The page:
> Second Kielder Borderer NFR champ race recce - Scott Gibson (photos: Scott)

Sat 21st Feb 2009

At very short notice three web footed explorers tackled the second Kielder Borderer recce. Having missed the first one, we were keen to find the magic trods and see just how deep the heather really was! Paul Appleby, Jamie Wilkinson and myself set off from Kielder Castle at 10am to find the checkpoints and battle with the wet ground and trackless oceans of heather. We soon realised we were over dressed and hats, gloves and other layers were peeled off in the ascent of Greys Pike. On the top we swiftly put all the layers back on and began eating the seemingly endless supply of food in Paul’s rucksack. The wind was cold and damp and worryingly at our backs which meant the return journey over the fells would be much harder. Top tip for anyone who does not want to share their hill food – bring something that no-one else likes i.e. prunes, despite being told how healthy they were both Jamie and I declined Paul’s kind offer!

At the bottom of the fire break on Greys Pike

Paul and Jamie heading up Greys Pike

Heading up into the mist, Paul leading the way

Onwards to Three Pikes and the first navigational error, after much leaping through heather we located the descent to the Ridge End Burn and crossed the bridge. The descent would have been much faster were it not covered in slippery roots and sticks.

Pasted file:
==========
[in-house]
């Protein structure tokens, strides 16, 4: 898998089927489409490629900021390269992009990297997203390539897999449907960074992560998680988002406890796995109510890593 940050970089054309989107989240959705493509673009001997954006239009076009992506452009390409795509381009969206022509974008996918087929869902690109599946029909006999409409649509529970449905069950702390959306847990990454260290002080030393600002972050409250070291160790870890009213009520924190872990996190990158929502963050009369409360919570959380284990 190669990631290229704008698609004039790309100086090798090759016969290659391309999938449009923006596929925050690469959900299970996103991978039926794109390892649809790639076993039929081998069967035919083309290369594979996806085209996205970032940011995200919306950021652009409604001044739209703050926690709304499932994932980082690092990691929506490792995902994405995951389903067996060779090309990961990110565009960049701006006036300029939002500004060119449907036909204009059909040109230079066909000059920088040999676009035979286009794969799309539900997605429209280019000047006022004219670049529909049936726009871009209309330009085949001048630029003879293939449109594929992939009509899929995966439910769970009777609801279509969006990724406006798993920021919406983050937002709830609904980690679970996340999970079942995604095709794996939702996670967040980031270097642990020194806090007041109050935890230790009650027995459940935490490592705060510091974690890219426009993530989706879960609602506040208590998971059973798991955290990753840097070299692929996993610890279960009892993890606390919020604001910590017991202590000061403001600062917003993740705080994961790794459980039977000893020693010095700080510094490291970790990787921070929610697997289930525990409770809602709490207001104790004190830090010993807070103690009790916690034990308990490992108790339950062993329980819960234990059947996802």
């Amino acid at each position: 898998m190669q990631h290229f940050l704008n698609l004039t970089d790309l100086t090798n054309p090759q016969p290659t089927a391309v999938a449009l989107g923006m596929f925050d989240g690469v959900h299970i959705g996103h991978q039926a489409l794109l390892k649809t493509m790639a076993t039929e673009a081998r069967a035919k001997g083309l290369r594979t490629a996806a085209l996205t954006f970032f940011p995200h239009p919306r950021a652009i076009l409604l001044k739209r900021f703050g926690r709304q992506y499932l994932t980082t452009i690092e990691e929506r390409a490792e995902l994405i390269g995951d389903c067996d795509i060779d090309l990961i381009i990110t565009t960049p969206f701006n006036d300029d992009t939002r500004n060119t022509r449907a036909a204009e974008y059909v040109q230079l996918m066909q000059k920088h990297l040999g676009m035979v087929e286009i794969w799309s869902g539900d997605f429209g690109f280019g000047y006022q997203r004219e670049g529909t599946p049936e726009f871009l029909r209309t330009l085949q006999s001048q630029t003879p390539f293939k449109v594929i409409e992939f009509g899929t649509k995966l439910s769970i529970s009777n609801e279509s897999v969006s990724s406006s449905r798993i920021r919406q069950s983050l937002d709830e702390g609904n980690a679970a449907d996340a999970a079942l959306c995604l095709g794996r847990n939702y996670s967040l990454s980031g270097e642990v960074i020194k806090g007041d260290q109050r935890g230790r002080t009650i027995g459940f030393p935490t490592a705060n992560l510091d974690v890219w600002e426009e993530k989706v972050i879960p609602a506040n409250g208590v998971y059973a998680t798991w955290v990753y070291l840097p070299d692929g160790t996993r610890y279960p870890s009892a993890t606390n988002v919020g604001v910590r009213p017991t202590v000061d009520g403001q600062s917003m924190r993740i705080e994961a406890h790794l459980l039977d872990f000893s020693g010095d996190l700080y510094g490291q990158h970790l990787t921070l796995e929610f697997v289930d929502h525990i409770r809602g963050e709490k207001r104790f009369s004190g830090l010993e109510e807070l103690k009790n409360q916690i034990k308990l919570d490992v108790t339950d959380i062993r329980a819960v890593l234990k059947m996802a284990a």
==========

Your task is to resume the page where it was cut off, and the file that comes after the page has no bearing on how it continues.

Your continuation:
Hurry up lads that squirrel looks angry!

A slight detour round East Kielder Farm led to three river crossings, only one of which was needed!
Next problem, how to find the way up through the forest to Grey Mares Knowe, eventually it was found after a major detour through the forest.

Which way?

A bearing through the sea of heather and cloud found us on the path along the edge of the plateau to the Carry Burn and onto the Knox Knowe cairn.

Bogs, snow and heather – brilliant!

The remotest checkpoint in England / Scotland? Jamie approaching the Knox Knowe cairn.

Scott with Knox Knowe in the background – nice camouflage!

Next stop the Kielder Stone. On the way Jamie and I established that long legs are distinct advantage when running through thigh deep heather! We finally picked up the trod over Haggie Knowe (after we passed it!) and found our way to what must be second largest boulder in Northumberland (after the Drake Stone). A quick history lesson from Scott (the Kielder Stone was a post office during the Border Reivers wars) and few photos and it was off up Peel Fell.

Scott and Jamie at the Kielder Stone

The summit of Peel Fell allowed a last chance to picnic and offered hope of some faster running ahead.

Paul, if you don’t like the prunes, don’t eat them!

After some cramp attacks we reached the eerie Deadwater Fell with the wind whistling through the pylons but with the promise of a long descent. We went wrong again and ran down the red mountain bike trail.

Nearly down

Arrived back at the Castle safe but tired and glad we had found our way round. A tough day out, can’t wait to do it again in 2 weeks! It’s all about suffering!

Scott Gibson

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